KUALA LUMPUR, July 6 — Environmental and rights groups today condemned the arrest of an Orang Asli man who protested a logging company’s alleged encroachment into native customary land in Kampung Ganoh, Pahang.

The man was arrested on Tuesday for kicking the tyre of a car belonging to one of the company’s surveyors, according to Rimbawatch, a deforestation watchdog and one of the signatories that issued a statement calling for his release. The protester has been remanded since Tuesday and could be charged for criminal intimidation, the groups said.

The incident took place when the Orang Asli community in Kampung Ganoh had tried to block the surveyors from entering their land.

“RimbaWatch and the undersigned are disturbed by reports that a member of the Orang Asli community in Kg Ganoh, Pahang has been arrested during an invasion of their native customary territory by a logging company,” the groups said.

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“We are further shocked that the area proposed to be logged falls within a gazetted water catchment area.”

Locals said representatives of a logging company began visiting Kampung Ganoh in May, and that they had communicated their intention to log compartments 113 and 112 of the Bukit Ibam Forest Reserve.

RimbaWatch claimed the area proposed to be logged is located directly in a “Hutan Tadahan Air” (water catchment forest), citing the state’s Forest Management Plan 2016-2025 published by the Pahang Forestry Department.

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Cutting of trees or logging in these areas are banned under state and federal laws.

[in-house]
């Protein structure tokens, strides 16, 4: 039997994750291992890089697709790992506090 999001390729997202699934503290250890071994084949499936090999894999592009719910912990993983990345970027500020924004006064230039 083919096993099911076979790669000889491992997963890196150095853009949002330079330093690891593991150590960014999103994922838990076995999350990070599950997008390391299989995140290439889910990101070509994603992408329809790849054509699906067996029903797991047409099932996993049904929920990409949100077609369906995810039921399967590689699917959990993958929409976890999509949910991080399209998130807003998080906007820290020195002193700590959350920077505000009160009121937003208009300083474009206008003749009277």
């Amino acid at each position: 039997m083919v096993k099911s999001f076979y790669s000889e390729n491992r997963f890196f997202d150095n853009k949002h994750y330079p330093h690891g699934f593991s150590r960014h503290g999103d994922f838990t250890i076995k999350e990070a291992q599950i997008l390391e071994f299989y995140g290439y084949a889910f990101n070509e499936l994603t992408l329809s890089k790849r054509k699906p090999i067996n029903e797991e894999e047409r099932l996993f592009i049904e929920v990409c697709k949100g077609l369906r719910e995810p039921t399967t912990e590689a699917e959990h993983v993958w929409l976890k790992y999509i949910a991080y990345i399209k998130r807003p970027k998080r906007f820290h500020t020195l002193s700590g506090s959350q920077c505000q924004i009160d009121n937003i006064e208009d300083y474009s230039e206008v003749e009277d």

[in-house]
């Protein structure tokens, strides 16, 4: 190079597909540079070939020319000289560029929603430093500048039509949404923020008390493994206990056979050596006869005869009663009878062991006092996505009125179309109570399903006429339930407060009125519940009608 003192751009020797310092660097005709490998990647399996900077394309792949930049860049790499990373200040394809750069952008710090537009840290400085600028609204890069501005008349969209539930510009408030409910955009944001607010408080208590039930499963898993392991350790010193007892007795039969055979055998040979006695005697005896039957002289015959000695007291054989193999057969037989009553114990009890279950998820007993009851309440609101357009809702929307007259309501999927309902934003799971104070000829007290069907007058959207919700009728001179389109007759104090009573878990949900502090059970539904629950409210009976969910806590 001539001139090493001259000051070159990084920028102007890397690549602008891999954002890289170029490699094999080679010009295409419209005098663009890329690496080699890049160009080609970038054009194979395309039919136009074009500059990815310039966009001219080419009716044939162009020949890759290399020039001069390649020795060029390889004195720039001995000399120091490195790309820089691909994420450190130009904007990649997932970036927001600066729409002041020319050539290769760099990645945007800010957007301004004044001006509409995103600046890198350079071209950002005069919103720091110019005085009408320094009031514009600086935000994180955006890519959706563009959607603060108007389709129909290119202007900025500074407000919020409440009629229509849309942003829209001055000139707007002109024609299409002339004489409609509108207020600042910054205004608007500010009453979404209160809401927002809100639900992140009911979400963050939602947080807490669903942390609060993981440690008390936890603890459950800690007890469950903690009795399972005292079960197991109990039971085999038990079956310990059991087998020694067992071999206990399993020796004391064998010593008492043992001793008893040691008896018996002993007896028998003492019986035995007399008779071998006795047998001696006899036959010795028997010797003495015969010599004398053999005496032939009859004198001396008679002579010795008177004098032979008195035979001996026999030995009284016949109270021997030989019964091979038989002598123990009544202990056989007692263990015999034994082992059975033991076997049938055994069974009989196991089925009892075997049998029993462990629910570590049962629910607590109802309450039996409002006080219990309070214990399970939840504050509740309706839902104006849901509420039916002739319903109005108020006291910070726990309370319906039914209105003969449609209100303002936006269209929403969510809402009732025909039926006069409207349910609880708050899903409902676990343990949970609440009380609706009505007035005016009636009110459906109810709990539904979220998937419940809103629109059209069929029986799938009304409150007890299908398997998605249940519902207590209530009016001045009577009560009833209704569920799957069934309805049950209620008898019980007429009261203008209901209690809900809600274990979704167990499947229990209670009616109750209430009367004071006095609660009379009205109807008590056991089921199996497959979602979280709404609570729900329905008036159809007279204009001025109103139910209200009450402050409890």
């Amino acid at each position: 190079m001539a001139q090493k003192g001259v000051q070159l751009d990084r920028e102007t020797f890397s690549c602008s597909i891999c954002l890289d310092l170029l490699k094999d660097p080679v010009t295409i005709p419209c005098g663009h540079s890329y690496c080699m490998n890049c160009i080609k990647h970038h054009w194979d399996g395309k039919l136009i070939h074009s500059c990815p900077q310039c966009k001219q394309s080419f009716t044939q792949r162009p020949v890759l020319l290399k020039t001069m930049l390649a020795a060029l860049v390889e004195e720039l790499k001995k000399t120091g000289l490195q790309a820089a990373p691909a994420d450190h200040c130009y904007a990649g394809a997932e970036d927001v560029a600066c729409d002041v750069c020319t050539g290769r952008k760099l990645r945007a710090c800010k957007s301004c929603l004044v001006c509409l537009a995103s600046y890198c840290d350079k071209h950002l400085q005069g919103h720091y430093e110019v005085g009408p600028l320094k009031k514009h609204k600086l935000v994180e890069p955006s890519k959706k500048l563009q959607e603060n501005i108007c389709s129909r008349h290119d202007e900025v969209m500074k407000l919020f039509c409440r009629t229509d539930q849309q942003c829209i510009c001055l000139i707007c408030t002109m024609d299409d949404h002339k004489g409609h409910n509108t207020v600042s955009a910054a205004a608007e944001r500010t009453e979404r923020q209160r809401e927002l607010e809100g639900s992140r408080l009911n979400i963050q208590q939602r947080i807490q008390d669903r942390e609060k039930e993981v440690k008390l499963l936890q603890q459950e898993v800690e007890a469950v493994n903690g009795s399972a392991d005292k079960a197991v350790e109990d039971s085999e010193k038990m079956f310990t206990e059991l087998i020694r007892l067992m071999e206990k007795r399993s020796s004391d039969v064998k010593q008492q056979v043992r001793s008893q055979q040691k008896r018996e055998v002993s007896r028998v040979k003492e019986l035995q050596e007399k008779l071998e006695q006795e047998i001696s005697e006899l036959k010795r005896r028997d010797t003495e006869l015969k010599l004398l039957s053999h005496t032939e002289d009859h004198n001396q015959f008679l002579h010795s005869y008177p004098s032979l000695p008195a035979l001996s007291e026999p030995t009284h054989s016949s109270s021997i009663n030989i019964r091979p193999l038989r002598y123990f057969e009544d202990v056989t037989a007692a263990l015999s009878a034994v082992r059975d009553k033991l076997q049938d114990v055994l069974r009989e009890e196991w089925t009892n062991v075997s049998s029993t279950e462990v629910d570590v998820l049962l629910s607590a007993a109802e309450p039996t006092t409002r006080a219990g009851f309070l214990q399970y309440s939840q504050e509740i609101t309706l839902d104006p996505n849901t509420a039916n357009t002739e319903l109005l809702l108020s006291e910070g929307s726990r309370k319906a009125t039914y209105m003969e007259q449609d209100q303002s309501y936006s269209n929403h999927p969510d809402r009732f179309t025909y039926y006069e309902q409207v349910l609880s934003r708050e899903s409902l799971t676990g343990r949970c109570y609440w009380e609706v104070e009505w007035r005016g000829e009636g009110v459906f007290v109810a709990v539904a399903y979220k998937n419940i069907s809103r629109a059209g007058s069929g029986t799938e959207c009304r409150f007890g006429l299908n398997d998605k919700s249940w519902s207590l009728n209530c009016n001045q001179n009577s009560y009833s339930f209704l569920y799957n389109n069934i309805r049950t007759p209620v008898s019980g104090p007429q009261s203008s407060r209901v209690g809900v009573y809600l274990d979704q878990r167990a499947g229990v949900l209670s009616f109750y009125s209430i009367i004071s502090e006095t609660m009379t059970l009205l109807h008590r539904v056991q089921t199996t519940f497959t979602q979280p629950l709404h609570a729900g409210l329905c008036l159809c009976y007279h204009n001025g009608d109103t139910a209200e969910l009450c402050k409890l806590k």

“RimbaWatch questions how the Pahang Forestry Department could approve a water catchment forest to be logged, to allow a company to make preparations for logging in a water catchment forest, and how Pahang authorities could arrest a member of an Indigenous community for defending their land against deforestation,” the group asked.

Malaysia is a signatory of the United Nations Declaration on the Rights of Indigenous Peoples which enshrines the need for a free, prior, informed consent process for any projects in Indigenous lands.

Rimbawatch said under the 1961 Statement of Policy Regarding the Administration of the Orang Asli of Peninsular Malaysia, which is still in force, the Orang Asli communities are guaranteed the right to approve or reject any form of activities on their land.

Despite the existence of laws to safeguard native customary land, they continued to be encroached upon by loggers and powerful plantation companies until this day. Researchers believe this problem stems from land and forestry matters coming under the constitutional purview of individual state governments.

Rimbawatch has also urged the Malaysian Anti-Corruption Commission to investigate, suggesting possible corruption since the planned logging in the Kampung Ganoh falls under a protected area.